That brings me to the disclaimer – this video is a purely creative venture and not made for any commercial purposes.

So what does all this have to do with campaigning? Well, this video was short-listed for the viewers’ choice award. Yippee 😀 So now I have to get people to ‘like’ this video on Facebook. Being one of the rare breed of people not having such an account, I decided to post it here. So if anyone accidentally stumbles on to this blog, I hope you have a look at the video. Liking is not compulsory, but I do hope you enjoy it. I, for sure, enjoyed making it. 🙂

* * *

For those interested in ‘liking’ it on Facebook, it is posted on this page:

https://www.facebook.com/Competition.WideAngle2012/posts/411233848887855?ref=notif&notif_t=share_reply

Update: The competition ended in the video being nominated for the award. It was showcased during the cultural programme and award ceremony :). The response on the facebook page was overwhelming and I have a lot of people to thank for that! Thanks everyone! 🙂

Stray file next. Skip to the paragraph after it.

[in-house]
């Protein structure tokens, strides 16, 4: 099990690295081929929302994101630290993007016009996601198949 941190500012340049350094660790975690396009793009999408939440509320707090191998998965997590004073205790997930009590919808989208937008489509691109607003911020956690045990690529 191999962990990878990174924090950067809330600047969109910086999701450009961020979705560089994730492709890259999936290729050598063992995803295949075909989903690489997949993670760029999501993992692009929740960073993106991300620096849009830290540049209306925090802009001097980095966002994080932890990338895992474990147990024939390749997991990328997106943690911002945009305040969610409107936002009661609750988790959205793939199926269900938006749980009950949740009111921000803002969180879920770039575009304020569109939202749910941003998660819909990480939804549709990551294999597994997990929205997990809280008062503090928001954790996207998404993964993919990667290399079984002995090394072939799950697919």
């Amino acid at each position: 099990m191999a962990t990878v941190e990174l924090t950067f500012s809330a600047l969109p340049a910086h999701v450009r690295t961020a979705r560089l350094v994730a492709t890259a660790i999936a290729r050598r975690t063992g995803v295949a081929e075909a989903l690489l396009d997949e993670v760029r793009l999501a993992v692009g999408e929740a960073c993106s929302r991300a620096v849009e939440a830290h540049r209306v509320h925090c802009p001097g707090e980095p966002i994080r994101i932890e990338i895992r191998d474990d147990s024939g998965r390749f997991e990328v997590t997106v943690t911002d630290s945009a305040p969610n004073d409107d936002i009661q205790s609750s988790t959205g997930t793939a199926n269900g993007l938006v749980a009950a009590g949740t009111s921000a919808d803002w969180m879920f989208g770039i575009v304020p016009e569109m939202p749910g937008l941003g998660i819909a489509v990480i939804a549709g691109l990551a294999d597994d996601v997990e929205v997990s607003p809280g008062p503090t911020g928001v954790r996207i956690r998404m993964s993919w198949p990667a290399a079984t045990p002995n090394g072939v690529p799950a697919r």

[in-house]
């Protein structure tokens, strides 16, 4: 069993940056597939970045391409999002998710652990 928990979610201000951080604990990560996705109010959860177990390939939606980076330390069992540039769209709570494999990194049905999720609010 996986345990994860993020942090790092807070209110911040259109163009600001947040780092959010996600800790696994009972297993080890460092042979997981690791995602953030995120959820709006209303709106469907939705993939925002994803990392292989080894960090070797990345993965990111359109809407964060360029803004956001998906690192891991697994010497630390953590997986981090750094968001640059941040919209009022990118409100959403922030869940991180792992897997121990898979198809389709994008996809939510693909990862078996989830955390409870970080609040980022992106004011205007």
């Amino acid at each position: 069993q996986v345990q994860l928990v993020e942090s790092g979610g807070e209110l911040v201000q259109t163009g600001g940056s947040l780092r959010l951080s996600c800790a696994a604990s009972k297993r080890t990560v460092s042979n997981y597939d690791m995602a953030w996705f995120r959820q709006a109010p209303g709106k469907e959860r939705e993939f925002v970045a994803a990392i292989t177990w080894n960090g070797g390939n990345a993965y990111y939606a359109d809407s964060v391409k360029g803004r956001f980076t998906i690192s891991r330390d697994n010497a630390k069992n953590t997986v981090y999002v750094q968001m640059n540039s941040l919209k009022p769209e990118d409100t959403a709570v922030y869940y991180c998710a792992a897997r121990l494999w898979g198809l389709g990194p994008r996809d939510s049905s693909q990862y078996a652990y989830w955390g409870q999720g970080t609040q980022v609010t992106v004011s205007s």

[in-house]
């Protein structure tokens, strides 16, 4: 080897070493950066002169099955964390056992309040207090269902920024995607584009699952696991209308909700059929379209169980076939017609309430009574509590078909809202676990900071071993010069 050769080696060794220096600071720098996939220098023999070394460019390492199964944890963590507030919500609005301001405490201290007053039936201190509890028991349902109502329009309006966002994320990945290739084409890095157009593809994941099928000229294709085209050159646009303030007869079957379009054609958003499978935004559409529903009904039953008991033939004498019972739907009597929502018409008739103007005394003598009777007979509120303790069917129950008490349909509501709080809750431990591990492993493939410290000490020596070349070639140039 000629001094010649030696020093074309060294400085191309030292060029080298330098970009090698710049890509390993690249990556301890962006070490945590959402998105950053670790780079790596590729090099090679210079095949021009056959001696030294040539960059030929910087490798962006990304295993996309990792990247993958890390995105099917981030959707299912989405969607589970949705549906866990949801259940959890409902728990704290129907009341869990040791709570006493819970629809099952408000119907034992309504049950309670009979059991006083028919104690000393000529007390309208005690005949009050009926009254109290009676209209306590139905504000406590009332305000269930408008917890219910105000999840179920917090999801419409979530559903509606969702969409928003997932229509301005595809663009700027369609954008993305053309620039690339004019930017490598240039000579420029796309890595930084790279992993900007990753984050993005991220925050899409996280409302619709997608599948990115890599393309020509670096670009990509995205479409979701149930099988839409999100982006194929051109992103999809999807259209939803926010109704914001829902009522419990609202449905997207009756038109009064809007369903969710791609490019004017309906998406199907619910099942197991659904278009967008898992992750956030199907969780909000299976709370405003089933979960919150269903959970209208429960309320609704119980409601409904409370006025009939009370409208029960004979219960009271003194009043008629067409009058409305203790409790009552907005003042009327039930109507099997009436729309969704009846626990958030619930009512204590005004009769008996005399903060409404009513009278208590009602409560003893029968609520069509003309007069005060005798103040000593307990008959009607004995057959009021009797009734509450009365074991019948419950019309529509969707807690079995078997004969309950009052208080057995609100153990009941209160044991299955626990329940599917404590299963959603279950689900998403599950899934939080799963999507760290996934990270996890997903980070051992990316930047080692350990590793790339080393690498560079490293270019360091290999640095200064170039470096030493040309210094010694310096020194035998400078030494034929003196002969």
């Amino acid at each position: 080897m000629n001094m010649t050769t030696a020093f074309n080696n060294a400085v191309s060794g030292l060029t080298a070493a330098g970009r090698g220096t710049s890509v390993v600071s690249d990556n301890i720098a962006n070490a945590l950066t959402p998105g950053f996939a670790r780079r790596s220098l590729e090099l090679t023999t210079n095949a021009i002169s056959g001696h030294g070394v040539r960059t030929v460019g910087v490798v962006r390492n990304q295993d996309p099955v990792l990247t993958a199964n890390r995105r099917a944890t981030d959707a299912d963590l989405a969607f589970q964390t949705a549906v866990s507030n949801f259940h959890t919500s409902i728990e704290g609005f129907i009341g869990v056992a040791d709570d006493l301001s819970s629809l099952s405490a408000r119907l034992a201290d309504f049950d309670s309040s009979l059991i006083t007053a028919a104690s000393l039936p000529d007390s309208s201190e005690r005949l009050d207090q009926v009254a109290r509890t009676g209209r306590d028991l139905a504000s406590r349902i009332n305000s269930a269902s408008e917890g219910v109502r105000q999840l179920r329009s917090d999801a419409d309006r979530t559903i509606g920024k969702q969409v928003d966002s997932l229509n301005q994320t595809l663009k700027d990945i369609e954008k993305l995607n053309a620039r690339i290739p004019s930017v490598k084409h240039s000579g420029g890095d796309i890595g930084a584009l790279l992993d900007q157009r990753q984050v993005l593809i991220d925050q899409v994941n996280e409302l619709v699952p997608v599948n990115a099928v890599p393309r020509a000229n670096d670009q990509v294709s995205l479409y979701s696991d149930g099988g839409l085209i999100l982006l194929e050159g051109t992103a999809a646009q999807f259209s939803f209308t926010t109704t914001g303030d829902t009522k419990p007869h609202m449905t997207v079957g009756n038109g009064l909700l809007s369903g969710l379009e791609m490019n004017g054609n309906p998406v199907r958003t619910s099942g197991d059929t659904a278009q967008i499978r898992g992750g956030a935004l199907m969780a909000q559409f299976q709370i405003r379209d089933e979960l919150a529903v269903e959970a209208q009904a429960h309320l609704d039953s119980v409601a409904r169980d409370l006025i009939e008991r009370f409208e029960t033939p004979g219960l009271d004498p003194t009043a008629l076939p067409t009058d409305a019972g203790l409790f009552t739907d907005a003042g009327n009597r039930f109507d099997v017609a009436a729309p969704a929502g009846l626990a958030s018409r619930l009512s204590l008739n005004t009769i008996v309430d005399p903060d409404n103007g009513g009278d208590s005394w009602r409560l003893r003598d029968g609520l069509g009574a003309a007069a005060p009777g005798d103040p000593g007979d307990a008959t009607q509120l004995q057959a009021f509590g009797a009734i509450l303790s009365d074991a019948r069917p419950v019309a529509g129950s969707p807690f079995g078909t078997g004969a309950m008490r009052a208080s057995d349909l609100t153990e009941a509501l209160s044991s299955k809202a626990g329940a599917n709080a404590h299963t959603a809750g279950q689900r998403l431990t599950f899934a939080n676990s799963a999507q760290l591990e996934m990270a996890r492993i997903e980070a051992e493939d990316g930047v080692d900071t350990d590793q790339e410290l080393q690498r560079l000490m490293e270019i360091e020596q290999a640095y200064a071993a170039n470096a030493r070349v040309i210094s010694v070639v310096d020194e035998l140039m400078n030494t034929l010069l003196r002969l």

PS. The above link no longer exists.

The Taste Of Life


The summer has already set in and the heat is becoming unbearable. If its this hot in April, I fear to even think about May and June.

The past couple of days, have been a little different though.

Today, the wind is blowing hard. The sky is overcast, but there are some rays of light, which have managed to sneak past the clouds to get a glimpse of the world.

In the balcony, the plants are having a ball. For the past few weeks, they’ve gone crazy. Everyday they’ve been dressing up in their best outfits. The Nandiyavattai*, the common purple Flowers*, Hibiscuses, Loudspeaker* Lilies, and even Jasmine flowers, have come out in large numbers after a long, long time.